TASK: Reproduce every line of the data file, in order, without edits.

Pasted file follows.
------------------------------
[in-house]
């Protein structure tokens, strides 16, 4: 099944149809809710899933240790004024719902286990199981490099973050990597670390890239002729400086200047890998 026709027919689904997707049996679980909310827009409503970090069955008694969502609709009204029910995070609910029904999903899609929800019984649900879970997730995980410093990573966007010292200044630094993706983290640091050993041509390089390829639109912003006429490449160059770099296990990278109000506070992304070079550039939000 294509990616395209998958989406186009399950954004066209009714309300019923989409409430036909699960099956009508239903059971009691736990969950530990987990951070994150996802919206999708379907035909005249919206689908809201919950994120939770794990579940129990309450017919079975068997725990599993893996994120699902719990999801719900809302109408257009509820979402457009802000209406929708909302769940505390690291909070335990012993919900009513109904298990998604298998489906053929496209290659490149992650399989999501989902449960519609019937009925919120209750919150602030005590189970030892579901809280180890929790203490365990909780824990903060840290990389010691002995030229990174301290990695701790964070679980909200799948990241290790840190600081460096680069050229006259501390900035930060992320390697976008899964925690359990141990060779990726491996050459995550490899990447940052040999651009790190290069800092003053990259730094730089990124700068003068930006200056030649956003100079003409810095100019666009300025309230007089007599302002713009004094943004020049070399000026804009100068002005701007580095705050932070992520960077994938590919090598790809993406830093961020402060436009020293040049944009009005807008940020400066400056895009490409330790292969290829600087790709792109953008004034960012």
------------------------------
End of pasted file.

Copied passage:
[in-house]
């Protein structure tokens, strides 16, 4: 099944149809809710899933240790004024719902286990199981490099973050990597670390890239002729400086200047890998 026709027919689904997707049996679980909310827009409503970090069955008694969502609709009204029910995070609910029904999903899609929800019984649900879970997730995980410093990573966007010292200044630094993706983290640091050993041509390089390829639109912003006429490449160059770099296990990278109000506070992304070079550039939000 294509990616395209998958989406186009399950954004066209009714309300019923989409409430036909699960099956009508239903059971009691736990969950530990987990951070994150996802919206999708379907035909005249919206689908809201919950994120939770794990579940129990309450017919079975068997725990599993893996994120699902719990999801719900809302109408257009509820979402457009802000209406929708909302769940505390690291909070335990012993919900009513109904298990998604298998489906053929496209290659490149992650399989999501989902449960519609019937009925919120209750919150602030005590189970030892579901809280180890929790203490365990909780824990903060840290990389010691002995030229990174301290990695701790964070679980909200799948990241290790840190600081460096680069050229006259501390900035930060992320390697976008899964925690359990141990060779990726491996050459995550490899990447940052040999651009790190290069800092003053990259730094730089990124700068003068930006200056030649956003100079003409810095100019666009300025309230007089007599302002713009004094943004020049070399000026804009100068002005701007580095705050932070992520960077994938590919090598790809993406830093961020402060436009020293040049944009009005807008940020400066400056895009490409330790292969290829600087790709792109953008004034960012």